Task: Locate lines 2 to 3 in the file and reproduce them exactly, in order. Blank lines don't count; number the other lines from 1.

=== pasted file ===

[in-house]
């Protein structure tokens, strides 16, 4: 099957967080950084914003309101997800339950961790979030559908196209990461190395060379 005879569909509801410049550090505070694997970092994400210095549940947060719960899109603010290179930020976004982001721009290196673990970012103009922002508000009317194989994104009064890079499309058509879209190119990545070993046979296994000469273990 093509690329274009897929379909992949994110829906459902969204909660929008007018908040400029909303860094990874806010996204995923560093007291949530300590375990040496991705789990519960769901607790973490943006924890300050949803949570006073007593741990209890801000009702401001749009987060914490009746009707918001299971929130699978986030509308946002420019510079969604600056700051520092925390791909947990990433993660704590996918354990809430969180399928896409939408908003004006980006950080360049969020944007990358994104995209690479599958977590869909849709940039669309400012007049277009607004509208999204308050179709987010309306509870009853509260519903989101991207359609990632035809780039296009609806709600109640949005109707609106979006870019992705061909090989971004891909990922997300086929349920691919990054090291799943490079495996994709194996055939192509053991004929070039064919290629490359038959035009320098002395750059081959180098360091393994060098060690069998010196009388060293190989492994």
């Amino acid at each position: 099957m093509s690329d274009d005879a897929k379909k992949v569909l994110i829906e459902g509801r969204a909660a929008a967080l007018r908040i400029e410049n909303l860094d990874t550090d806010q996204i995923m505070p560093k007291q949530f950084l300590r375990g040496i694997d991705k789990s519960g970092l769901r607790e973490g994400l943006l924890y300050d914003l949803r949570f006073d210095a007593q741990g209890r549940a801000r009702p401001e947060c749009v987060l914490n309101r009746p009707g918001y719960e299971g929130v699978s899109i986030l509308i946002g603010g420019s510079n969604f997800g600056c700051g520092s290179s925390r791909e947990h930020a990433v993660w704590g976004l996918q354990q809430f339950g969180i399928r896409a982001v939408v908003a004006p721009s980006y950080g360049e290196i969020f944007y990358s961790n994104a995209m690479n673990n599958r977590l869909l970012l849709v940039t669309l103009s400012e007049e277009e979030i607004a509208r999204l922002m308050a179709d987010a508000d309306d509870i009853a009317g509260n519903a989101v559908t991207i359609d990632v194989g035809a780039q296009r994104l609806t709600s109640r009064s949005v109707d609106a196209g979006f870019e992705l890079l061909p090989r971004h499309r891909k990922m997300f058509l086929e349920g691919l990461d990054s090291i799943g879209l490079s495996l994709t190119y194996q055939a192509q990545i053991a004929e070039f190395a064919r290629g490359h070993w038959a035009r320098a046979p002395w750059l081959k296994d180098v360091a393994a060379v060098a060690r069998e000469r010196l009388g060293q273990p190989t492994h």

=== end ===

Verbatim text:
């Protein structure tokens, strides 16, 4: 099957967080950084914003309101997800339950961790979030559908196209990461190395060379 005879569909509801410049550090505070694997970092994400210095549940947060719960899109603010290179930020976004982001721009290196673990970012103009922002508000009317194989994104009064890079499309058509879209190119990545070993046979296994000469273990 093509690329274009897929379909992949994110829906459902969204909660929008007018908040400029909303860094990874806010996204995923560093007291949530300590375990040496991705789990519960769901607790973490943006924890300050949803949570006073007593741990209890801000009702401001749009987060914490009746009707918001299971929130699978986030509308946002420019510079969604600056700051520092925390791909947990990433993660704590996918354990809430969180399928896409939408908003004006980006950080360049969020944007990358994104995209690479599958977590869909849709940039669309400012007049277009607004509208999204308050179709987010309306509870009853509260519903989101991207359609990632035809780039296009609806709600109640949005109707609106979006870019992705061909090989971004891909990922997300086929349920691919990054090291799943490079495996994709194996055939192509053991004929070039064919290629490359038959035009320098002395750059081959180098360091393994060098060690069998010196009388060293190989492994």
């Amino acid at each position: 099957m093509s690329d274009d005879a897929k379909k992949v569909l994110i829906e459902g509801r969204a909660a929008a967080l007018r908040i400029e410049n909303l860094d990874t550090d806010q996204i995923m505070p560093k007291q949530f950084l300590r375990g040496i694997d991705k789990s519960g970092l769901r607790e973490g994400l943006l924890y300050d914003l949803r949570f006073d210095a007593q741990g209890r549940a801000r009702p401001e947060c749009v987060l914490n309101r009746p009707g918001y719960e299971g929130v699978s899109i986030l509308i946002g603010g420019s510079n969604f997800g600056c700051g520092s290179s925390r791909e947990h930020a990433v993660w704590g976004l996918q354990q809430f339950g969180i399928r896409a982001v939408v908003a004006p721009s980006y950080g360049e290196i969020f944007y990358s961790n994104a995209m690479n673990n599958r977590l869909l970012l849709v940039t669309l103009s400012e007049e277009e979030i607004a509208r999204l922002m308050a179709d987010a508000d309306d509870i009853a009317g509260n519903a989101v559908t991207i359609d990632v194989g035809a780039q296009r994104l609806t709600s109640r009064s949005v109707d609106a196209g979006f870019e992705l890079l061909p090989r971004h499309r891909k990922m997300f058509l086929e349920g691919l990461d990054s090291i799943g879209l490079s495996l994709t190119y194996q055939a192509q990545i053991a004929e070039f190395a064919r290629g490359h070993w038959a035009r320098a046979p002395w750059l081959k296994d180098v360091a393994a060379v060098a060690r069998e000469r010196l009388g060293q273990p190989t492994h």